In addition to the psychological effects of addiction, drug and alcohol abuse have the potential to lead to an array of other health conditions. Chronic substance use is a risk factor for the following illnesses:
- Disorders that affect decision-making
- Heart disease including high blood pressure
- Reduced immune function
- Stomach issues
- Respiratory problems
- Liver damage
- Kidney disease
5 Psychological Effects of Drug Addiction
Dopamine isn’t the only neurotransmitter that affects your mood and mental state; serotonin, norepinephrine, and many more play a part. Just like addiction, mental disorders aren’t usually the result of one trigger or cause. Not everyone will experience the following, but many people do.
Anxiety is best described as a disorder of the fight-or-flight response, where someone perceives danger that isn’t there. It includes the following physical and mental symptoms:
- Rapid heart rate
- Excessive worrying
- An impending sense of doom
- Mood swings
- Restlessness and agitation
There are a lot of similarities between anxiety and the effects of stimulants such as cocaine and methamphetamine. Conversely, using central nervous system depressants can also increase the risk of a person developing anxiety. Although they calm a person’s nerves while they’re intoxicated, they intensify anxiety when the effects wear off.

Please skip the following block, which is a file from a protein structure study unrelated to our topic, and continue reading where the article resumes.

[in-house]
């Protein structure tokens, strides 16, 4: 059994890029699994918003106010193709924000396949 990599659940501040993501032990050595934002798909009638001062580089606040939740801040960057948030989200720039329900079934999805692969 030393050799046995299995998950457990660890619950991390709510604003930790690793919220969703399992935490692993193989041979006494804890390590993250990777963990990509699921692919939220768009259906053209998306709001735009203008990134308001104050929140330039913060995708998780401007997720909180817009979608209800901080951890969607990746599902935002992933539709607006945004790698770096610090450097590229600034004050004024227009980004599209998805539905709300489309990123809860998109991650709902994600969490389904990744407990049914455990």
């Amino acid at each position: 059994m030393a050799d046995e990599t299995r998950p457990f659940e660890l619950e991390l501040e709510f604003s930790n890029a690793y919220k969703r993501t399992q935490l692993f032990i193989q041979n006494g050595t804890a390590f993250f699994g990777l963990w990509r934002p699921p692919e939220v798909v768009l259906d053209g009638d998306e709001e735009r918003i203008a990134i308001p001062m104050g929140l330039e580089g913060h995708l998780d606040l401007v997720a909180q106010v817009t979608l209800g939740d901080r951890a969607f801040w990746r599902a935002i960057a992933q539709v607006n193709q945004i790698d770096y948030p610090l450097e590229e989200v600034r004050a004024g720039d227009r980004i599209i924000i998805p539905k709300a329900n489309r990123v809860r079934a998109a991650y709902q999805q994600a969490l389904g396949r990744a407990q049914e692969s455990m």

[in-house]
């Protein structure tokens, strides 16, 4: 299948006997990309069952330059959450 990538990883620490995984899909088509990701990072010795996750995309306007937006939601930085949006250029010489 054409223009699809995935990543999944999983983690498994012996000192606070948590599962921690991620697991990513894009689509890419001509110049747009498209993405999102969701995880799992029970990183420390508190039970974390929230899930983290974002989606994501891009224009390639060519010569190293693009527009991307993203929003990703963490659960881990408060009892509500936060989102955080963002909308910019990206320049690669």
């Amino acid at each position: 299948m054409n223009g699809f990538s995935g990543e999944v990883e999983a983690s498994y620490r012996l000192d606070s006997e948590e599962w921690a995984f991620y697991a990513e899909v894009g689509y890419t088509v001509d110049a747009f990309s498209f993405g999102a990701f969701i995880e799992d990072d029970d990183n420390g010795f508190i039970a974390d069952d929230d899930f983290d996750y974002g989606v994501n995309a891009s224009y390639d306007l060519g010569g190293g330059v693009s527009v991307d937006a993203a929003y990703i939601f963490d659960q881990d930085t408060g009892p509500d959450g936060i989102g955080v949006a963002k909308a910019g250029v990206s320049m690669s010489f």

Additionally, many addicts experience anxiety around trying to hide their habits from other people. In a lot of cases, it’s difficult to tell whether anxious people are more likely to abuse substances or if drugs and alcohol cause anxiety.
2. Shame and Guilt
There’s a stigma attached to addiction in society, and there’s a lot of guilt and shame for the individuals who struggle with the condition. Often, this is adding fuel to a fire that was already burning strong. People with substance use disorders tend to evaluate themselves negatively on a regular basis, which is a habit that has its roots in childhood experiences. Continual negative self-talk adds to feelings of shame and guilt.
When you constantly feel as if you’ve done something wrong, it’s tempting to try to cover up these challenging emotions with drugs and alcohol. These unhelpful emotions contribute to the negative feedback loop that sends people spiraling into addiction.
3. A Negative Feedback Loop
From an outside perspective, someone with an addiction looks like they’re repeatedly making bad choices and ignoring reason. However, the truth is far more complicated and nuanced — so much so that it can be very difficult for people to overcome a substance use disorder without inpatient or outpatient treatment. This is partly due to a negative feedback loop that occurs in the mind.
When someone is addicted to drugs or alcohol, they feel a sense of comfort they haven’t been able to get elsewhere. Inevitably, this feeling is replaced by guilt and shame as they sober up and face the consequences of their actions. However, the weight of these feelings forces them to seek comfort in substances.
Another mental illness strongly associated with addiction is depression. Like anxiety, it’s not clear whether the depression or substance abuse problem comes first — but there is a clear link. The main symptoms associated with depression are: